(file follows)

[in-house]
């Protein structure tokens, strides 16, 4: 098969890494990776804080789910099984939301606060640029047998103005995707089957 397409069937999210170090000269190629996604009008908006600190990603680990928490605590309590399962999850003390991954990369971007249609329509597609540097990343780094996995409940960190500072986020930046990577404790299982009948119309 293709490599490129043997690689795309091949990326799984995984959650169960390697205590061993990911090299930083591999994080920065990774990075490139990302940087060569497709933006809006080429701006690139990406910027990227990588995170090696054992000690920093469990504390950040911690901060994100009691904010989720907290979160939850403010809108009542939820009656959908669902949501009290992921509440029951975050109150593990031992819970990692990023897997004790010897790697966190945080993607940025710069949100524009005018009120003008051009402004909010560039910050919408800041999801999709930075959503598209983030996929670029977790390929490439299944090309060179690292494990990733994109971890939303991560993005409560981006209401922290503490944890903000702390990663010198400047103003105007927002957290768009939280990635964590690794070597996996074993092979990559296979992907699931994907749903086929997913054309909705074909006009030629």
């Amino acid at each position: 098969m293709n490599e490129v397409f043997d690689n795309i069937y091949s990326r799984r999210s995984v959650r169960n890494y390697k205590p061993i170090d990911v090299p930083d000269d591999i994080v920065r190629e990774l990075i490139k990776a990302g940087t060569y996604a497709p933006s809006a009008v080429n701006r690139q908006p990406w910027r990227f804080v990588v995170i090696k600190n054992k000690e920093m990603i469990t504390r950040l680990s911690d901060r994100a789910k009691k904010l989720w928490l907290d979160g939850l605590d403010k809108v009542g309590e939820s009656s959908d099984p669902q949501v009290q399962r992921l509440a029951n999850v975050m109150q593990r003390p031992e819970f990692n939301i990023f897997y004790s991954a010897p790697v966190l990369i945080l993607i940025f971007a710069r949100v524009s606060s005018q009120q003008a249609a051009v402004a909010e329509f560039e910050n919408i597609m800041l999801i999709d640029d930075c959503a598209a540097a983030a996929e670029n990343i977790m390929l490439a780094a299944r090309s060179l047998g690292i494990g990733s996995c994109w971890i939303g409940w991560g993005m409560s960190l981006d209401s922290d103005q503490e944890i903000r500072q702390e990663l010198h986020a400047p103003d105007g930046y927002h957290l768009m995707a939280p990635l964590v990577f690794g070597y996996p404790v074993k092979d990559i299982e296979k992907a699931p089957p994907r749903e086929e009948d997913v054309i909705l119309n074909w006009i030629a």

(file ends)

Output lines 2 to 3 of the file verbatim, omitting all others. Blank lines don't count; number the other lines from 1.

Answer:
């Protein structure tokens, strides 16, 4: 098969890494990776804080789910099984939301606060640029047998103005995707089957 397409069937999210170090000269190629996604009008908006600190990603680990928490605590309590399962999850003390991954990369971007249609329509597609540097990343780094996995409940960190500072986020930046990577404790299982009948119309 293709490599490129043997690689795309091949990326799984995984959650169960390697205590061993990911090299930083591999994080920065990774990075490139990302940087060569497709933006809006080429701006690139990406910027990227990588995170090696054992000690920093469990504390950040911690901060994100009691904010989720907290979160939850403010809108009542939820009656959908669902949501009290992921509440029951975050109150593990031992819970990692990023897997004790010897790697966190945080993607940025710069949100524009005018009120003008051009402004909010560039910050919408800041999801999709930075959503598209983030996929670029977790390929490439299944090309060179690292494990990733994109971890939303991560993005409560981006209401922290503490944890903000702390990663010198400047103003105007927002957290768009939280990635964590690794070597996996074993092979990559296979992907699931994907749903086929997913054309909705074909006009030629």
């Amino acid at each position: 098969m293709n490599e490129v397409f043997d690689n795309i069937y091949s990326r799984r999210s995984v959650r169960n890494y390697k205590p061993i170090d990911v090299p930083d000269d591999i994080v920065r190629e990774l990075i490139k990776a990302g940087t060569y996604a497709p933006s809006a009008v080429n701006r690139q908006p990406w910027r990227f804080v990588v995170i090696k600190n054992k000690e920093m990603i469990t504390r950040l680990s911690d901060r994100a789910k009691k904010l989720w928490l907290d979160g939850l605590d403010k809108v009542g309590e939820s009656s959908d099984p669902q949501v009290q399962r992921l509440a029951n999850v975050m109150q593990r003390p031992e819970f990692n939301i990023f897997y004790s991954a010897p790697v966190l990369i945080l993607i940025f971007a710069r949100v524009s606060s005018q009120q003008a249609a051009v402004a909010e329509f560039e910050n919408i597609m800041l999801i999709d640029d930075c959503a598209a540097a983030a996929e670029n990343i977790m390929l490439a780094a299944r090309s060179l047998g690292i494990g990733s996995c994109w971890i939303g409940w991560g993005m409560s960190l981006d209401s922290d103005q503490e944890i903000r500072q702390e990663l010198h986020a400047p103003d105007g930046y927002h957290l768009m995707a939280p990635l964590v990577f690794g070597y996996p404790v074993k092979d990559i299982e296979k992907a699931p089957p994907r749903e086929e009948d997913v054309i909705l119309n074909w006009i030629a």